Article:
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sept 29 risotto tips

September 28, 1999



Italian Cooking Terms



Risotto: The dish that results from a specific way of cooking short-grain rice, where hot stock is added to the rice, a little at a time, as the rice absorbs it.

Soffritto: The first step in making risotto, where aromatic flavorings such as minced onion, shallots or leeks are sauted in butter, olive oil or a combination of both, for several minutes.

Tostatura: Toasting the rice to seal in the starch.

Brodo: Broth, wine or other cooking liquid used to cook the rice.

Condimenti: Ingredients added to flavor risotto: herbs, spices, meats, vegetables, seafood, cheese and so on.

Mantecatura: The final step in making risotto, when butter or olive oil and grated cheese are vigorously incorporated into the risotto, binding the ingredients and achieving a creamy texture.

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Micol Negrin, culinary director at New York City's Italian Culinary Center and editor of La Cucina Italiana magazine; Gianni Scappin, chef-consultant and co-author of the forthcoming "Cucina & Famiglia" (William Morrow); and Luca Marcato, chef-owner of Luca, a Manhattan restaurant, offer these risotto tips.

[cont. from lifestyle]

Equipment: Use a heavy pot, ideally copper, because it distributes heat well, but stainless steel will work. Also, make sure it's a pot with good handles for all that stirring, and use a wooden spoon.

Ingredients: Use fresh, top-grade, seasonal ingredients. These may include Swiss chard, collard greens, zucchini, butternut squash, acorn squash and pumpkin in late summer and fall; high-quality short-grain rice; extra-virgin olive oil; homemade stock if possible and good Parmesan cheese.

Scappin advises keeping vegetarian risottos simple and mild-tasting, because "you want to taste the creaminess of the rice." He recommends combining delicately flavored vegetables such as artichokes, zucchini and peas that "create a little family because they get along together."

He cautions against putting together strong-tasting vegetables such as cauliflower, broccoli, roasted red peppers or beets, since the flavors can overwhelm the taste of the risotto.

Soffritto: This is the risotto's aromatic flavor base. Sweat - saut in a covered vessel - onions or shallots in the chosen fat (olive oil, butter or a combination of both) over medium-low heat until translucent but not brown.

Toasting the rice: Adding the rice to the saucepan on the heat without any liquid is an important step, because how it is done can determine the final texture of the risotto. Toasting the rice quickly heats up the grain's exterior, prevents it from breaking and seals in the starch.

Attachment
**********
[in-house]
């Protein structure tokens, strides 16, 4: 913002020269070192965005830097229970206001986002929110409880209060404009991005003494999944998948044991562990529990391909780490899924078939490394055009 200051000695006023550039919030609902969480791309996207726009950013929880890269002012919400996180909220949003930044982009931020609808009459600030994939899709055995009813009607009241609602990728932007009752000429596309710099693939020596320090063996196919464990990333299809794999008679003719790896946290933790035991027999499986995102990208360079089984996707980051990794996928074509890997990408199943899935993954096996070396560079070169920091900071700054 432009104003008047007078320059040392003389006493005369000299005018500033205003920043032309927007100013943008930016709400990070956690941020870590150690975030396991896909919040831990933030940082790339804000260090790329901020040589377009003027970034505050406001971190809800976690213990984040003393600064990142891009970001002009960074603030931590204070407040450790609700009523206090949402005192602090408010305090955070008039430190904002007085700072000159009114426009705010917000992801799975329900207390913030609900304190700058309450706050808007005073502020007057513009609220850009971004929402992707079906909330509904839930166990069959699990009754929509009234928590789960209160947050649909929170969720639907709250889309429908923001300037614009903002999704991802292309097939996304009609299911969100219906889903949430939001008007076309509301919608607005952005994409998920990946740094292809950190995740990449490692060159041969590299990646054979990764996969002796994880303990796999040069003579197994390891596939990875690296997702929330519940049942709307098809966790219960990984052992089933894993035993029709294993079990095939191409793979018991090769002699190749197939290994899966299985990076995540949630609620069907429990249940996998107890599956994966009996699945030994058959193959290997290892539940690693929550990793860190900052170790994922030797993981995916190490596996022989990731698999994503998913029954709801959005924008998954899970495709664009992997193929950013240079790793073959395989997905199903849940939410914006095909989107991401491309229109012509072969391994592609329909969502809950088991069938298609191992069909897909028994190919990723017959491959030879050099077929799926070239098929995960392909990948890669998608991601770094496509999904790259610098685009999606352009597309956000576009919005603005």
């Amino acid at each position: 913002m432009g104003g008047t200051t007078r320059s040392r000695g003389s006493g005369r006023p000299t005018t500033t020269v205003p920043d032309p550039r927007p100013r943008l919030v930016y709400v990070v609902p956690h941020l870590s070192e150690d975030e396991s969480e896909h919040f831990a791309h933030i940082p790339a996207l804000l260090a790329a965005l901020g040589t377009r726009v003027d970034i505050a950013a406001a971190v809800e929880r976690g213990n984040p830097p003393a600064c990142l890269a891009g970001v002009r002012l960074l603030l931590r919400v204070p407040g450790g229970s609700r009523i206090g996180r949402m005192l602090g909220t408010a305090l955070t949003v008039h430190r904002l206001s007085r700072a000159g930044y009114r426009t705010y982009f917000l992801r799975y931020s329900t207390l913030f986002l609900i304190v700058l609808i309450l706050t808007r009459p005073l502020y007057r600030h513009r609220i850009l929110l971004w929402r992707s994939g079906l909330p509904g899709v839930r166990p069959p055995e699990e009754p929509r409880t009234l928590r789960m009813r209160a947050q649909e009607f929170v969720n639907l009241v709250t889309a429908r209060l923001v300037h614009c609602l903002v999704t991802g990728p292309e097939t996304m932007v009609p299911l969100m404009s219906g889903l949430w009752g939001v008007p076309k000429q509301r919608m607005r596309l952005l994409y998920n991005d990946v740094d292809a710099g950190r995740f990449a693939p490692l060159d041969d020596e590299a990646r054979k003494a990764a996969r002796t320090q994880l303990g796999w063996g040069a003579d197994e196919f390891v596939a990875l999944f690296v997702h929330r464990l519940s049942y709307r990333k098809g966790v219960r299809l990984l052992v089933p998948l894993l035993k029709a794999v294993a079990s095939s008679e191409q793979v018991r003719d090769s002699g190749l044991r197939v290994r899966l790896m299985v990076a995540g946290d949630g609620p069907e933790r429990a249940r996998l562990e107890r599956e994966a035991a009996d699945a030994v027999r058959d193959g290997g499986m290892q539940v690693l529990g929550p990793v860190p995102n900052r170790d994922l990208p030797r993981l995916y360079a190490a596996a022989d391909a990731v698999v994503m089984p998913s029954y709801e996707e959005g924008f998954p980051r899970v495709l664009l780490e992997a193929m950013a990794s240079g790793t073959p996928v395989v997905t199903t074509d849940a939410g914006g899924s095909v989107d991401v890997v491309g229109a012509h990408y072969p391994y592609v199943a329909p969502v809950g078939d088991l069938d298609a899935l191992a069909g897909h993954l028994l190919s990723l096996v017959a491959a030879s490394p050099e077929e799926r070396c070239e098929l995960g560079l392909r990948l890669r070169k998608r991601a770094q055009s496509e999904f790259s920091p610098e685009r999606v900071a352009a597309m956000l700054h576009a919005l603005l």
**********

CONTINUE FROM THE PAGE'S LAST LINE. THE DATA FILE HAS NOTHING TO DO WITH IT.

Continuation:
Negrin recommends toasting approximately 4 minutes. Scappin suggests toasting the rice until it is hot to the touch. And the color should remain pearly white, not turn brown.

Stock: Use vegetable stock for vegetable-based risottos. For risottos with meat and poultry, try to use stock of the same meat or poultry.

Add hot stock, not cold, to the rice during the cooking process. Adding cold broth to hot rice results in a hard, uncooked kernel in the center of the grain. Negrin recommends adding more stock, about 1/2 cup to 3/4 cup, at the beginning, and decreasing the amount to 1/2 to 1/4 cup toward the end of the cooking process. Adding too much broth at the end can result in overcooked risotto.

At the point of adding hot broth to the rice, have the heat at medium-low or medium.

Rice al dente: Begin tasting the rice about 14 to 16 minutes after the first cup of broth is added. Cook the rice until it is "al dente," or as Negrin describes it, when "the tooth still finds a little bit of resistance when it bites in when you chew. It shouldn't be rock hard in the center and mushy on the outside."

Mantecatura: This is the last, essential step, when butter or olive oil and Parmesan cheese are vigorously stirred into the risotto off the heat. This step binds the ingredients together, giving it that desirable creaminess.

At the mantecatura stage, a vegetable puree may be used as a low-fat alternative to butter. However, Marcato recommends finishing vegetarian risottos with butter to balance the acidity if wine or tomatoes have been added.

Aim for creamy texture. Perfectly cooked risotto should not be hard and stick to the serving spoon, nor should it be so liquid that it runs off your plate. The texture should be supple and fluid, with a creamy, slightly soupy consistency, but with body.

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